Monday, 2 March 2015

Is Much Of Higher Education Redundant?

In my teens the structure of university and other post school forms of education and training were essentially based on the thinking and the experience of the period 1918 to 1939 between the wars.  WW2 moved things along and 1940's legislation made changes for improvement but it was still conditioned by that period.

When our young ones were going through in the 70's and 80's the changes under way reflected the thinking of the 50's and into the 60's about the idea of education, its purpose and the economic structures that existed then.  But the economy was then undergoing major changes.

By the time the politicians of the late 1990's, under Labour and into the beginning of the 21st Century came to hold power their ideas, beliefs and thinking had been the result of the turmoil of that 70's and 80's period and the disconnections involved.

More was that the various elements in education, which had been strong and influential before then had become major vested interests with their own agenda's and far more aggressive in both promoting them and demanding that government should follow them rather than the other way round.

We are now told, for example, in the debate about tuition fees in universities and the related issues over student debt, that the existing higher education should be protected because of its economic importance.  Other parts of education are subject to endless meddling and reorganisation, notably in the key area of job training in basic occupations.

However, some of higher education is work related, in medicine and engineering, science and such like requiring related provision and teaching.  But a good deal of it does not need what might be called the "hardware" but other sources of information and study.

When looking back through history what is striking is the abilities and work potential of many teenagers and how far they were an integral and needed part of the work forces in many spheres.  Now a high proportion of the 16-21 age groups have been taken out and large numbers are appointed to deal with them.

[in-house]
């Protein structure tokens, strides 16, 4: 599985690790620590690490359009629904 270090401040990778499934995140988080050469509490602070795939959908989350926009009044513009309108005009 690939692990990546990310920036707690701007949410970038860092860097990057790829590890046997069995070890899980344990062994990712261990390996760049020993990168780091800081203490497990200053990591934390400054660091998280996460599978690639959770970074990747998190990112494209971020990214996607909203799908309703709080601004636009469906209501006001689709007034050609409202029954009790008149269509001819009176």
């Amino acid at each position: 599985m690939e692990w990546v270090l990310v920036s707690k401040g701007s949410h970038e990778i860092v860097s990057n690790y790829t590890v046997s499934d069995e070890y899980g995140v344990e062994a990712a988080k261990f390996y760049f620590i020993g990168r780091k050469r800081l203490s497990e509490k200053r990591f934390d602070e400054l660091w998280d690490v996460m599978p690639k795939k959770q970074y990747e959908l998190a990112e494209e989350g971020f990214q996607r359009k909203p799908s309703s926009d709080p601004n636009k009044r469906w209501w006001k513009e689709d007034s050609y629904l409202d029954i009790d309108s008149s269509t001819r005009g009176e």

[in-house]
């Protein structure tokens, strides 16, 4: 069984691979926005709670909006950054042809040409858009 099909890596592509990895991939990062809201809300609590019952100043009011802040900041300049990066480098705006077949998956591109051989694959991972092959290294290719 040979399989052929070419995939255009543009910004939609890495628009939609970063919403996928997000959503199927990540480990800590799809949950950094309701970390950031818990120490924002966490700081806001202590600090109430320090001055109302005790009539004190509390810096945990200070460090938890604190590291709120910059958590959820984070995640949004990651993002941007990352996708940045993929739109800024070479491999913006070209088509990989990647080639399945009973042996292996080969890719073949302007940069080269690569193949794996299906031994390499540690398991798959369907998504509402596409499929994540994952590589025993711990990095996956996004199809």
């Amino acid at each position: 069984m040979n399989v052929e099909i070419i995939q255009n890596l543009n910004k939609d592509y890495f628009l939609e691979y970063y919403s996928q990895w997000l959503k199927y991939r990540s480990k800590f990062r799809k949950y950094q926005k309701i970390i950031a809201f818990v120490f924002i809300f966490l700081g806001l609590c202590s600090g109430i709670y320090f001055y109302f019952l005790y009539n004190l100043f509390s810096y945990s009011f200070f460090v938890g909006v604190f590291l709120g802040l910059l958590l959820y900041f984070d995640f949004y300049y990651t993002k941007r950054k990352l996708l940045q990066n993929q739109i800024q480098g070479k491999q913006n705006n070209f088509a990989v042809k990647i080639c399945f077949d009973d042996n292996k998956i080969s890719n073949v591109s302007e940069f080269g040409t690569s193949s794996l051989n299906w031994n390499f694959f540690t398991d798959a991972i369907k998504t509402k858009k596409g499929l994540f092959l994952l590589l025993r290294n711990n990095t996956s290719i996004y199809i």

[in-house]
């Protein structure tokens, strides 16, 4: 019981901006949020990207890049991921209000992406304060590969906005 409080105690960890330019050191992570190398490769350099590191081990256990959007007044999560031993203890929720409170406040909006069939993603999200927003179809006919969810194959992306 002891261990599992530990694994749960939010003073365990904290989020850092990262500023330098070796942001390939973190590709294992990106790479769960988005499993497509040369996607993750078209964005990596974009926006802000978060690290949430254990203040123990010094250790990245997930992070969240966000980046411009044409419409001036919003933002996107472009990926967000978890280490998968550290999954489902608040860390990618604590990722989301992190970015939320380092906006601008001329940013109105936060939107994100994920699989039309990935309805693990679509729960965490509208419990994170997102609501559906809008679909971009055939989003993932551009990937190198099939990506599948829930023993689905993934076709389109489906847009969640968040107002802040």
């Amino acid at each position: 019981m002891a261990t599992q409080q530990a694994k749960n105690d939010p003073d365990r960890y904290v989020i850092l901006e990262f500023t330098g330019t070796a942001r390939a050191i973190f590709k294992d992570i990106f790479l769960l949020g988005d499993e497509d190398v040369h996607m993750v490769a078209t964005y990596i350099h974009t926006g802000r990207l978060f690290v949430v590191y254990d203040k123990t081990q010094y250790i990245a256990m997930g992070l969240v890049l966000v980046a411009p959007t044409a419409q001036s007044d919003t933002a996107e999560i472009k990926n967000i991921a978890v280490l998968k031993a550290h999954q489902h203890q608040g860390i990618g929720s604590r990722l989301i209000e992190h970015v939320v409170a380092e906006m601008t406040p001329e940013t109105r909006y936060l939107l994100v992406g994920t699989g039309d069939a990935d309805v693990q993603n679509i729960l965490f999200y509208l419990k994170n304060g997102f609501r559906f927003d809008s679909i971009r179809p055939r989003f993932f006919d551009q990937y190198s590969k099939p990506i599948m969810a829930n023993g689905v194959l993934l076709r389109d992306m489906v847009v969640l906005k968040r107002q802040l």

This certainly impacts on the employment and unemployment figures.  Also money movement adds to the figures without much in the way of visible production.  At the same time as so many are removed from home we have large tracts of housing taken up by students, very many leaving behind empty bedrooms.  Has nobody connected this element of the alleged housing shortage to the mass education of the 18+ group?

A new development is the provision of learning in "Moodles", see Wikipedia taking advantage of recent advances in communication technology.  This has been taken up by many of the existing providers as a field of expansion.  But in many areas of study it is little realised it could replace the old systems.

As for those sectors of education where a great deal need major facilities for practical forms of study or work many of those at present are funded by outside interests.  A good deal of scientific research is bought by commercial companies in terms of grants and contracts.  This could be taken a lot further and these areas of study taken back into working life and to the companies and others who are doing funding.

There will be scope for some existing universities and colleges to offer a limited range of study on the present and old basis but now for large areas of study and gaining qualifications increasingly vast sectors could move on to study and above all real work on a much more intensive basis by other means.

This could almost bring to an end the present morass of financing of both the institutions and the students.  The debate about student loans and debt is not just about the small change, it is about the much larger question of the radical changes in structure and function in post 16 education and training.

At the other end of the age scale, I find it remarkable that the hi-tech gear and information systems out there enable me to do far more in far less time than ever before.

If the government does want to spend money it could do so by opening up all the scientific and academic journals to free use instead of the sometimes steep subscriptions now being charged and digitising library content.

Imagine, the British Library and National Archive free and open for use online.

1 comment:

  1. Interesting post. I recently came across a comment which claimed that universities are doomed anyway because in many areas they are no longer the main source of authoritative information.

    We live in interesting times.